This brief biographical sketch of the late boxer Muhammad Ali highlights his sports personality and activism.
Cassius was confident from a young age, this book tells readers. When someone stole his bike, he told a police officer he wanted to face the thief. The officer suggested Cassius take boxing classes, and he did. With speed as his secret weapon, he dominated the junior boxing scene, winning an Olympic gold medal in Rome. From there, he went on to train for the world heavyweight championship. “To tease his opponents, Cassius often used rhymes, describing how he was going to win. Some thought it was trash-talk, but it sounded like poetry…and it worked!” Dedicated spreads show Ali’s victory against Sonny Liston, his speaking up for African-Americans’ rights, his conversion to Islam and name change, his conscientious objection to the Vietnam War and the professional consequences he suffered because of it, his amazing comeback, and his charity work toward the end of his life. Playful, stylized cartoon illustrations of people with curved limbs and round lips center Ali, often pictured as an oversized figure, surrounded by scenes that influenced him and groups representing the many people he influenced.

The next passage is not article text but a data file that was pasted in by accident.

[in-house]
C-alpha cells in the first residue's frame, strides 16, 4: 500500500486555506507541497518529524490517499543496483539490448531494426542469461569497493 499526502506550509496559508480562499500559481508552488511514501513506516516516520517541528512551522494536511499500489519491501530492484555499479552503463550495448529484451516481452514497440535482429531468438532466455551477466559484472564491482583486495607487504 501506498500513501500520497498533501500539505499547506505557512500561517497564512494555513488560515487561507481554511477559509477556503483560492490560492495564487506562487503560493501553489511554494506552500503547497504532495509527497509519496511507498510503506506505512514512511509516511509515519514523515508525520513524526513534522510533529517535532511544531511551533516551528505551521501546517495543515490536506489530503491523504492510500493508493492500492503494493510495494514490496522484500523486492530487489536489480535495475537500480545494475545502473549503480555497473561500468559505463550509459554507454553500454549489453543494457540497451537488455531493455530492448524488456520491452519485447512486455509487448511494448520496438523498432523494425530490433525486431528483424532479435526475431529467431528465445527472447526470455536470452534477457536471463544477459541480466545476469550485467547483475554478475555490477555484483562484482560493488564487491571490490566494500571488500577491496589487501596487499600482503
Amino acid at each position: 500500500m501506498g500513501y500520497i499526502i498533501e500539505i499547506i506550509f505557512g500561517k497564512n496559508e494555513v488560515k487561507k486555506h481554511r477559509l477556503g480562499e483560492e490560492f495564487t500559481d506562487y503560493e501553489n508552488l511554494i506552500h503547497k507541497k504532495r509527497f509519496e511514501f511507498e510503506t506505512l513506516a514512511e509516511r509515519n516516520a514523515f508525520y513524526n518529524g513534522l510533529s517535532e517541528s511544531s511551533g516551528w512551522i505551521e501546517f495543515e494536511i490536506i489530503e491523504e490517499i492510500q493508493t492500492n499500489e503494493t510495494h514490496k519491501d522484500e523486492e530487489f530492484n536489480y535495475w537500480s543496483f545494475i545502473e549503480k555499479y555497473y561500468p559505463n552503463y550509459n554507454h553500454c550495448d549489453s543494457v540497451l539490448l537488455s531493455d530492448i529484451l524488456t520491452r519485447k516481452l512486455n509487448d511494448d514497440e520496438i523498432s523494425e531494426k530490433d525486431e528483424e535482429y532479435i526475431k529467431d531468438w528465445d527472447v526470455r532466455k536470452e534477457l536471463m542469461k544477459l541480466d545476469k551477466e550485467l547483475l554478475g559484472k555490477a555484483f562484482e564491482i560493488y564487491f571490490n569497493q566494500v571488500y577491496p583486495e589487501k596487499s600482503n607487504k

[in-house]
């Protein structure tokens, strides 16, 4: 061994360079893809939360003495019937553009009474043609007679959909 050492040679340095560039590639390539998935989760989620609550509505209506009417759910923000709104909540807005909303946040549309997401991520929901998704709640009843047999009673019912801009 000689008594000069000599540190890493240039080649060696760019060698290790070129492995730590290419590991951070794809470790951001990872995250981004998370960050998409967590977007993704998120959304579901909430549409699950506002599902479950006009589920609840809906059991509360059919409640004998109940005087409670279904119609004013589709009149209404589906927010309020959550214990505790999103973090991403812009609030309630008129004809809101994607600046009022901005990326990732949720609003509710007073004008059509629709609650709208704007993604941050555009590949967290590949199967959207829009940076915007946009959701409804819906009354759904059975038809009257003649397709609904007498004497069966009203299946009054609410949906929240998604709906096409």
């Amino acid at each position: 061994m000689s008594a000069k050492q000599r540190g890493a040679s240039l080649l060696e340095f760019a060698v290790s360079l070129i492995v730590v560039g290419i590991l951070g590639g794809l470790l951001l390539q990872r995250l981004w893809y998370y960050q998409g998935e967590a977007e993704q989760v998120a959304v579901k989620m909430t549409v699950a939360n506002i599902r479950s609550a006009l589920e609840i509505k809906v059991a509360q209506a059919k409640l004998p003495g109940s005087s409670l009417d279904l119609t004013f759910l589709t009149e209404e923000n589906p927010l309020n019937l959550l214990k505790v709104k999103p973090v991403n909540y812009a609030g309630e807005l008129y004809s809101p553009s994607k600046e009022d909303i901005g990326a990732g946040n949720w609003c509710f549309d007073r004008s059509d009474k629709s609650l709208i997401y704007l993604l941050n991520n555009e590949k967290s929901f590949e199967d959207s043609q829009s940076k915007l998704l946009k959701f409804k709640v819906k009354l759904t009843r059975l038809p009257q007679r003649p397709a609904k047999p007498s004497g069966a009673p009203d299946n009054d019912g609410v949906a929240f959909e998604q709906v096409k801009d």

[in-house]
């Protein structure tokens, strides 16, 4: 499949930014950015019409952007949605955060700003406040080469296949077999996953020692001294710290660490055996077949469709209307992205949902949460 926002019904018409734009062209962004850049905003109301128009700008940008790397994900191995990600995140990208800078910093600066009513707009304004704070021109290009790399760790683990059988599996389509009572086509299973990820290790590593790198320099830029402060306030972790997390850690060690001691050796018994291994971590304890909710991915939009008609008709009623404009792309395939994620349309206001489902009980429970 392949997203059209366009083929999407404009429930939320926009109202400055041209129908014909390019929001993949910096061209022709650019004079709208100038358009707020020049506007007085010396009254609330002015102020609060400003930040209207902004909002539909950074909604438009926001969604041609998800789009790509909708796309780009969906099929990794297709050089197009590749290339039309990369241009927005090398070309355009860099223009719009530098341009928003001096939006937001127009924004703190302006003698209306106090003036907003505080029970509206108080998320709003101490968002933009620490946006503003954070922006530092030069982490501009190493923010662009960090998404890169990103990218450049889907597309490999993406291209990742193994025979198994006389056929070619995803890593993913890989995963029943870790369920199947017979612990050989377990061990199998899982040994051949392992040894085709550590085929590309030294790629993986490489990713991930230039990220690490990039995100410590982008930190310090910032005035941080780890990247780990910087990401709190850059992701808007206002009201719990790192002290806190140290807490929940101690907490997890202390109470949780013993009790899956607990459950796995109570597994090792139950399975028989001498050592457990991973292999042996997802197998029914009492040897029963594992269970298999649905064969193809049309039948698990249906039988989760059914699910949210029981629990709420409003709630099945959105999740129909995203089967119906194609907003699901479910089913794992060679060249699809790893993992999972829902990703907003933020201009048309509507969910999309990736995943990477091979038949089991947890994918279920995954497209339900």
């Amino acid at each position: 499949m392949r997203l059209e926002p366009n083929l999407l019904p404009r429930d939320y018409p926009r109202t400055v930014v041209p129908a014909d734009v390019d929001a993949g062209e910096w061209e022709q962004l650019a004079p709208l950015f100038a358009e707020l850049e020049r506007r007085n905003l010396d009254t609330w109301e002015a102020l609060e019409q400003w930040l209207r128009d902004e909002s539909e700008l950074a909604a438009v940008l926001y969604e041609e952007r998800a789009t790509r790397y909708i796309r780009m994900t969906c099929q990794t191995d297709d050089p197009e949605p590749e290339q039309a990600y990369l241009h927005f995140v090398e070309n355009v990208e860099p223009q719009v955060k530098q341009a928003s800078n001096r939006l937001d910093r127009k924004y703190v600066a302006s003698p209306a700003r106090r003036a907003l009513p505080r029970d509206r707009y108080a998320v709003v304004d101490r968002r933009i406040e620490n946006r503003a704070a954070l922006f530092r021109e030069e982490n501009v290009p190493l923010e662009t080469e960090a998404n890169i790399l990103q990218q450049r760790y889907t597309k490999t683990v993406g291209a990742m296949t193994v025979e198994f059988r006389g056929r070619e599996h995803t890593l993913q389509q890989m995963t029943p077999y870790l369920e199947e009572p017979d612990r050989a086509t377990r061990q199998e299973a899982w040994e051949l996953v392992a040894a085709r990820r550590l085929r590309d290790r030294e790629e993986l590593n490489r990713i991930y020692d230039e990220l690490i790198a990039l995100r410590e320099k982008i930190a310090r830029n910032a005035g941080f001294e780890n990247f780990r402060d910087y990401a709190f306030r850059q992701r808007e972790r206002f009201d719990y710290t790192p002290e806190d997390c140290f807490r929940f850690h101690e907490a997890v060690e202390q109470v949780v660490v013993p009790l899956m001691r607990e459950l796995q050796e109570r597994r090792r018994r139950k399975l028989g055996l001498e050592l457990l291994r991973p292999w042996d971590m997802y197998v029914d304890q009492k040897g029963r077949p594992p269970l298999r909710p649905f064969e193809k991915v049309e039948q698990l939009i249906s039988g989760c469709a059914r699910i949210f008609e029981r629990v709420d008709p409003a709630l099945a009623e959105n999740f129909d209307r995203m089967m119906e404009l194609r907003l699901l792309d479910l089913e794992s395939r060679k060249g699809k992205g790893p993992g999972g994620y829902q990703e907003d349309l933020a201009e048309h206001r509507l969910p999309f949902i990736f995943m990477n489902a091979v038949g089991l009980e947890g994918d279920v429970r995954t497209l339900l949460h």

An amazing life effectively condensed into picture-book form, this makes a nice introduction to the greatest. (historical note, further reading) (Picture book/biography. 4-8)